The point is that these matters are entirely for our independent judiciary. The judiciary will make the judgment on whether the powers in the Bill should be used. I would not want to speculate on whether they would have been used in individual cases; that is not my role as a Minister. We have to have faith in how the judiciary will deploy what are, after all, new flexibilities—as we say, new tools in the judicial toolbox.
Let me move on to the new clauses tabled by my right hon. Friend the Member for South Holland and The Deepings (Sir John Hayes). New clause 8 seeks to re-establish the ouster clause, in response to a 2019 Supreme Court judgment that asserted that certain decisions of the investigatory powers tribunal would not be subject to judicial review by the High Court. My right hon. Friend knows that we are sympathetic to and see merit in what he says, but we think this is not the right Bill or time, given the complexity involved. We want to look into the matter further, though. I was pleased to discuss it with my right hon. Friend in Committee and would be pleased to meet him further.
There are two new clauses, and I am sure the Minister is going to deal with the second one, but the issue of evidence is particularly important, as he will know. Allowing cross-examination on the introduction of new material that was not pertinent to the original decision is not about checking matters of law, but about rehearsing matters of fact and perhaps even going on a fishing expedition for new facts. On investigatory powers, he knows how important it is that the tradition maintained for 19 years is maintained and that the courts simply do not get involved in those matters.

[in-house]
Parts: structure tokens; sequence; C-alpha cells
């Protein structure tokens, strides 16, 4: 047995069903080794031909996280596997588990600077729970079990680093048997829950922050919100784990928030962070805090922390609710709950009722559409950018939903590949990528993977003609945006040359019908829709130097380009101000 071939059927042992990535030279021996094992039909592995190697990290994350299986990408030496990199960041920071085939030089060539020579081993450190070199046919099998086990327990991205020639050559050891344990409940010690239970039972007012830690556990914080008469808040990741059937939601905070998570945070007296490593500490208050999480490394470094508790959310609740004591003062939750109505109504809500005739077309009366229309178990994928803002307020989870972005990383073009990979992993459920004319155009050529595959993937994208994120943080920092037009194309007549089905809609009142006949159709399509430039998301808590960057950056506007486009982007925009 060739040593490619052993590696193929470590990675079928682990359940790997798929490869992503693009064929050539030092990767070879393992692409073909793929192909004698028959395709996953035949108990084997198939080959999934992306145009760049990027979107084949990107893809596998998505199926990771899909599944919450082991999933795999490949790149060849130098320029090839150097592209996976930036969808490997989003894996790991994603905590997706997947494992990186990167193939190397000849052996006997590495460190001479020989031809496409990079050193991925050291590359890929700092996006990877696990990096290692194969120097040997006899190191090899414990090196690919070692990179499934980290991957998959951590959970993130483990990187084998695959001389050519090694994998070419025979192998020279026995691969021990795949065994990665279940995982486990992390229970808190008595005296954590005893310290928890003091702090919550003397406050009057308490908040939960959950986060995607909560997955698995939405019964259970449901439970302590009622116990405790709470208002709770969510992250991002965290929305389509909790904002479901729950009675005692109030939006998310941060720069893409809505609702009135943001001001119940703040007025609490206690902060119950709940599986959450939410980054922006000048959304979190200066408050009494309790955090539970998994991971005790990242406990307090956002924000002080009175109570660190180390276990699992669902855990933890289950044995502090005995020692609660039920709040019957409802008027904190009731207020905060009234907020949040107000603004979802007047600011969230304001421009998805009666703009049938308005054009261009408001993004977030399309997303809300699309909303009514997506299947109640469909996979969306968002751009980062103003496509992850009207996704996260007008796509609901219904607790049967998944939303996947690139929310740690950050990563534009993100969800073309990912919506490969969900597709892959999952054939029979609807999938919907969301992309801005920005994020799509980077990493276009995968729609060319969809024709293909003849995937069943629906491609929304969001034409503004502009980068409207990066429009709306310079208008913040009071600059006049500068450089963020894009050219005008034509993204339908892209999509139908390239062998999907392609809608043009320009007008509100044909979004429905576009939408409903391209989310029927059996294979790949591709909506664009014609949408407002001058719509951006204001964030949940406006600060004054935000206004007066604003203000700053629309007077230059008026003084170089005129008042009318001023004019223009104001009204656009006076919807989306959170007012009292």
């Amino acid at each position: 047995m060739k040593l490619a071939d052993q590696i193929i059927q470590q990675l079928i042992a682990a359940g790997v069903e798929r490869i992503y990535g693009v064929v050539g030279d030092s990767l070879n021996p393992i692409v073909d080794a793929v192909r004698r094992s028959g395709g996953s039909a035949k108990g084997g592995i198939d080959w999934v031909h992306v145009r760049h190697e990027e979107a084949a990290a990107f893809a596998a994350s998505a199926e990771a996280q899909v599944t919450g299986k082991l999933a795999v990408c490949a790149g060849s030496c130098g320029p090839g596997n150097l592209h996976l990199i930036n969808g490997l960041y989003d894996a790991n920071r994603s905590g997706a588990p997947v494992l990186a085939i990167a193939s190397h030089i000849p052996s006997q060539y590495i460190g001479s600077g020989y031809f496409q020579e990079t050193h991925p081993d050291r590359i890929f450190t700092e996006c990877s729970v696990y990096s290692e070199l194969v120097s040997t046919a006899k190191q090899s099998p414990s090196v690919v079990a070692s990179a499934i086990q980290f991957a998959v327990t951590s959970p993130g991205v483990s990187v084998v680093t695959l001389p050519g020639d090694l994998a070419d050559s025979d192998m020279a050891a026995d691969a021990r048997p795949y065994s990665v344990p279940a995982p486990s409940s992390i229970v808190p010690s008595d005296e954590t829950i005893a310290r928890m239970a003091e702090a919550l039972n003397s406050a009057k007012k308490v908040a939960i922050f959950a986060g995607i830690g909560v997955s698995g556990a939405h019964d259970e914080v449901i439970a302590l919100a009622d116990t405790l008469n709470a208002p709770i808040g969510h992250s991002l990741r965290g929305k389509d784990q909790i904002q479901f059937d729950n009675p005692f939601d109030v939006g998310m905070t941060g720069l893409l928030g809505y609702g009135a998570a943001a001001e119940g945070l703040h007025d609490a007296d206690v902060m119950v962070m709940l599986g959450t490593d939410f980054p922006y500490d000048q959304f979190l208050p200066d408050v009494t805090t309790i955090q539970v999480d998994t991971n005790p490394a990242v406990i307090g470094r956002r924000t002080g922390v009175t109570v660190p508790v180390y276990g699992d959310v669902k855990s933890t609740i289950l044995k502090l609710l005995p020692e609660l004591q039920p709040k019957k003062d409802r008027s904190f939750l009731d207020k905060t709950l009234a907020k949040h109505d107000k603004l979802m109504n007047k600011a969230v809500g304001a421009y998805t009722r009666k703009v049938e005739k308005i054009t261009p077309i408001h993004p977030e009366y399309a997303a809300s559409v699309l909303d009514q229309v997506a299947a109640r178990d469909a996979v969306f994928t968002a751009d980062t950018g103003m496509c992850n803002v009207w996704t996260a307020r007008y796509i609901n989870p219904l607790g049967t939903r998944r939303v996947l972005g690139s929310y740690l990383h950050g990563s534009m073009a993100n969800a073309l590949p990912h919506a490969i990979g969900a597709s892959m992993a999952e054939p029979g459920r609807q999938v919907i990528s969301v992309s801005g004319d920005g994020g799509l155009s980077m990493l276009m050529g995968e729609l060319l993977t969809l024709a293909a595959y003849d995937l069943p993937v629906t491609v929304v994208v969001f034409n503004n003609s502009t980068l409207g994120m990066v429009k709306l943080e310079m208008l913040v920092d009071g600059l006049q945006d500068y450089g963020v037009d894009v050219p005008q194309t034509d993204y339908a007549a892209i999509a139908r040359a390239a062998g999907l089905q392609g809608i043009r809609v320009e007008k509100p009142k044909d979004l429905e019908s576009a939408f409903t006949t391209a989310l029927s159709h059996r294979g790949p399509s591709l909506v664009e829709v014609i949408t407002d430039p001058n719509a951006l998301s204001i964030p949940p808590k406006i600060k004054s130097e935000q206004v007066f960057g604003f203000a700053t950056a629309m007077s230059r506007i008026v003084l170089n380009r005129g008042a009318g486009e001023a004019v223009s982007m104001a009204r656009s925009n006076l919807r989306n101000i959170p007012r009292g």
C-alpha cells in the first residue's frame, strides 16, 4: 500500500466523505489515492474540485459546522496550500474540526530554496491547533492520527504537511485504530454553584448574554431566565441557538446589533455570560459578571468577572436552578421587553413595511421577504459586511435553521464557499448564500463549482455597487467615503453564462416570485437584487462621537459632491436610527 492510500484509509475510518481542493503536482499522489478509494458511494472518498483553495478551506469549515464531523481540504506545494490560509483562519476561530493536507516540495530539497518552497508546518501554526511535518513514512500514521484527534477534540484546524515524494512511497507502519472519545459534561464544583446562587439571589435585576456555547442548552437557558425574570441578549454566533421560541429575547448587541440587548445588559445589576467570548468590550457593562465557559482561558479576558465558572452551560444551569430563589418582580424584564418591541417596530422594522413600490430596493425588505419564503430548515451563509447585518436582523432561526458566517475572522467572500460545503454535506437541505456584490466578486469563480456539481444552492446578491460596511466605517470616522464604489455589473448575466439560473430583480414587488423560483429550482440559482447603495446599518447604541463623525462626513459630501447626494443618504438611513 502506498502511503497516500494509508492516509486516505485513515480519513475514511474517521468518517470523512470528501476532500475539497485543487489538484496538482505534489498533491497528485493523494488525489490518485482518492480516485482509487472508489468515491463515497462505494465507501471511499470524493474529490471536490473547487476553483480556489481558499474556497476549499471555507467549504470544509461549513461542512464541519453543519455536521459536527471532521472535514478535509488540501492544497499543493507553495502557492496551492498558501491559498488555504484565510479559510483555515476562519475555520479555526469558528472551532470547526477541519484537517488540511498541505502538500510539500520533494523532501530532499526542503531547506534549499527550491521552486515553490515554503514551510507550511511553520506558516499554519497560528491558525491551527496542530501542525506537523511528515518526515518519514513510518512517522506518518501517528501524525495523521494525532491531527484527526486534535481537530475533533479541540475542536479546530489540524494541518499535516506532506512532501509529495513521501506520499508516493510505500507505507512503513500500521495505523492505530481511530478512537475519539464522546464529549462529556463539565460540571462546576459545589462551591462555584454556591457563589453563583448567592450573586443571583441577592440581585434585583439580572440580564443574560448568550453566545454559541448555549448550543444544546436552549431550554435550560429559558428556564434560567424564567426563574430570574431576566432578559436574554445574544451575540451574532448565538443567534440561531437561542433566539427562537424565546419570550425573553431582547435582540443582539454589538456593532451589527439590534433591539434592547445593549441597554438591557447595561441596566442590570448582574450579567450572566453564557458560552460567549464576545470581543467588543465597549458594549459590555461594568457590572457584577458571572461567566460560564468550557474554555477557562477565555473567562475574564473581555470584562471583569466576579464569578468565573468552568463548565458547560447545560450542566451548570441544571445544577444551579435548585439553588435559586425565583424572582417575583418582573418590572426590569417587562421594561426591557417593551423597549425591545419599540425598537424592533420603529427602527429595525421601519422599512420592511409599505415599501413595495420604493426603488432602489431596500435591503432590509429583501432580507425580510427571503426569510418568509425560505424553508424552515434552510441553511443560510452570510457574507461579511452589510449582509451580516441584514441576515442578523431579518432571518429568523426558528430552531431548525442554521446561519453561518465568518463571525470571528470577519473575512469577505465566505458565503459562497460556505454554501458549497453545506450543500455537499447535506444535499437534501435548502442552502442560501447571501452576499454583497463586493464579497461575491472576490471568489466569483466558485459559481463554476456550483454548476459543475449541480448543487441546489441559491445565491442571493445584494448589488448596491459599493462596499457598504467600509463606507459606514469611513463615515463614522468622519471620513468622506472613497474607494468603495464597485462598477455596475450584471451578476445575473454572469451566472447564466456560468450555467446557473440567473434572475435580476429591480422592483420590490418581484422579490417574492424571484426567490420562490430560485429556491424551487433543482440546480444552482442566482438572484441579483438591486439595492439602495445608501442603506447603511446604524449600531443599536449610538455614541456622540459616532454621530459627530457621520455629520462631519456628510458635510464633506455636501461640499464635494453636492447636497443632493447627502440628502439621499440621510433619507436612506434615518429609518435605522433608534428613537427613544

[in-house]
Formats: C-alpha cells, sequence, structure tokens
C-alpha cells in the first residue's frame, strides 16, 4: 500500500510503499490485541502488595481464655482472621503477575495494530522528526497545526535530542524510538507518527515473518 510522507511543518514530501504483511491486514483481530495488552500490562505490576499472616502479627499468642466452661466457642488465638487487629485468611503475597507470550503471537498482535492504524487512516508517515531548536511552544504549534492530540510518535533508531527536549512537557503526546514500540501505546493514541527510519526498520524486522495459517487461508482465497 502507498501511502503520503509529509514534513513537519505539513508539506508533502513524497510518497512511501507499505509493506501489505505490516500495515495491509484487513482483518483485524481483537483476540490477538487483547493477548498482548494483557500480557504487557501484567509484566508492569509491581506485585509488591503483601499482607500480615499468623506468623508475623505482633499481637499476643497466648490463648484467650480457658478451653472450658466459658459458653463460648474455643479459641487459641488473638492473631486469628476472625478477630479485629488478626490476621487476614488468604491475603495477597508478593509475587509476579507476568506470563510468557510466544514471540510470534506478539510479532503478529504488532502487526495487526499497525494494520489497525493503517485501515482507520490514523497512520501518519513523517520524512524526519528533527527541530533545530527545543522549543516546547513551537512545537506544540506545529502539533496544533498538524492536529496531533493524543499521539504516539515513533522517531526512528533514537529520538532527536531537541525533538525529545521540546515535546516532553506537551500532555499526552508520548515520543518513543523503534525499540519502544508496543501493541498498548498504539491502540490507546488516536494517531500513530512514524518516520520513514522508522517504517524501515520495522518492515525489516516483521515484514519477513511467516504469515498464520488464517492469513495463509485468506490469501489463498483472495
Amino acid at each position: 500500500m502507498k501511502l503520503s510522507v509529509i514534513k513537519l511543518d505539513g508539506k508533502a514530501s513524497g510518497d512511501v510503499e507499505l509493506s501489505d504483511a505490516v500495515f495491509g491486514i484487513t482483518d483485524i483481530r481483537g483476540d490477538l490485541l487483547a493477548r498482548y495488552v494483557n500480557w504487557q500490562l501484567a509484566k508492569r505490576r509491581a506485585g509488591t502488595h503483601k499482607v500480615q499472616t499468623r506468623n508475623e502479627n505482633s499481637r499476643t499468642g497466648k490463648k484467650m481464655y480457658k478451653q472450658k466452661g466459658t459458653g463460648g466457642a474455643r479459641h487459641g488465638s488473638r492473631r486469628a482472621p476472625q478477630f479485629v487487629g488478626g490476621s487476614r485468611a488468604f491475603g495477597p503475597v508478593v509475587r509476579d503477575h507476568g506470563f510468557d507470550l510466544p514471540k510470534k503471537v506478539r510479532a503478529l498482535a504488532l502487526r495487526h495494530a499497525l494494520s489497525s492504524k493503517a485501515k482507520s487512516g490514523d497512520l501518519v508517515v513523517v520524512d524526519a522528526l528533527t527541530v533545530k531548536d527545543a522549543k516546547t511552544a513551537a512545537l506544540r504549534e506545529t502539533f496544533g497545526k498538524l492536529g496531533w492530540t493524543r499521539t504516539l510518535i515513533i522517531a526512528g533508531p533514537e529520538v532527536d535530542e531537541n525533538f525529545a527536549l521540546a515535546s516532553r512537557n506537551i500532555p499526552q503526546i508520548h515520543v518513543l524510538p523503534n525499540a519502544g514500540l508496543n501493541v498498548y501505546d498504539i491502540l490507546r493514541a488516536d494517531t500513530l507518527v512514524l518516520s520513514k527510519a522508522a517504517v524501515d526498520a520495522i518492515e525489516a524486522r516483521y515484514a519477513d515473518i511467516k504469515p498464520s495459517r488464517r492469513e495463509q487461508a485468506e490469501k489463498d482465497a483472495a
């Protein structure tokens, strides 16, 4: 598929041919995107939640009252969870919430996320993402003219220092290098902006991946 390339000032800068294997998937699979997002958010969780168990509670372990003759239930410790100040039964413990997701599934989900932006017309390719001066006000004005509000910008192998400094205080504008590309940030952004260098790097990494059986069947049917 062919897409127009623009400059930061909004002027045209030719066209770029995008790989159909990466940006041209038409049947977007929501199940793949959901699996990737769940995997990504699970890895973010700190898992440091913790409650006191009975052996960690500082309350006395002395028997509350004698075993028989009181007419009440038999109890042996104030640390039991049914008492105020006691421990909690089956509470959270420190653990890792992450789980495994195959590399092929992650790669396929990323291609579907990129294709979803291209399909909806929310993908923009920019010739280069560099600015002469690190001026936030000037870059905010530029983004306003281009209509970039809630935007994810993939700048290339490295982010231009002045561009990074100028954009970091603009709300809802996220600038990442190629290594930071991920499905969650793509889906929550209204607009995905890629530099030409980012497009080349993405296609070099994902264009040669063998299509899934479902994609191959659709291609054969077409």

My right hon. Friend makes his point, but given what happened with the Supreme Court, I am sure he would agree that, if we did legislate, we would have to get it right. We feel we want to take our time and ensure that that is the case, but I sympathise with the broader point he makes.
On new clause 9, I would like to reassure my right hon. Friend that the Government are keen to ensure that the duty of candour is not invoked by claimants to rouse political debates or to discover extraneous information that would otherwise have been kept confidential. However, we are not entirely persuaded that primary legislation is the best way of tackling any issues that there might be. As we have said, we are attracted to the independent review’s recommendation that, should it be necessary, the issue could be addressed through changes to the Treasury Solicitor’s guidance. Although that is of course a matter for the Treasury Solicitor, the advantage of using guidance to address some of the issues that have occurred with the duty of candour in the past is that it can be more flexible and dynamic than legislation. On that basis, I am afraid I cannot accept my right hon. Friend’s new clause, but, as I say, we do see merit in what he says.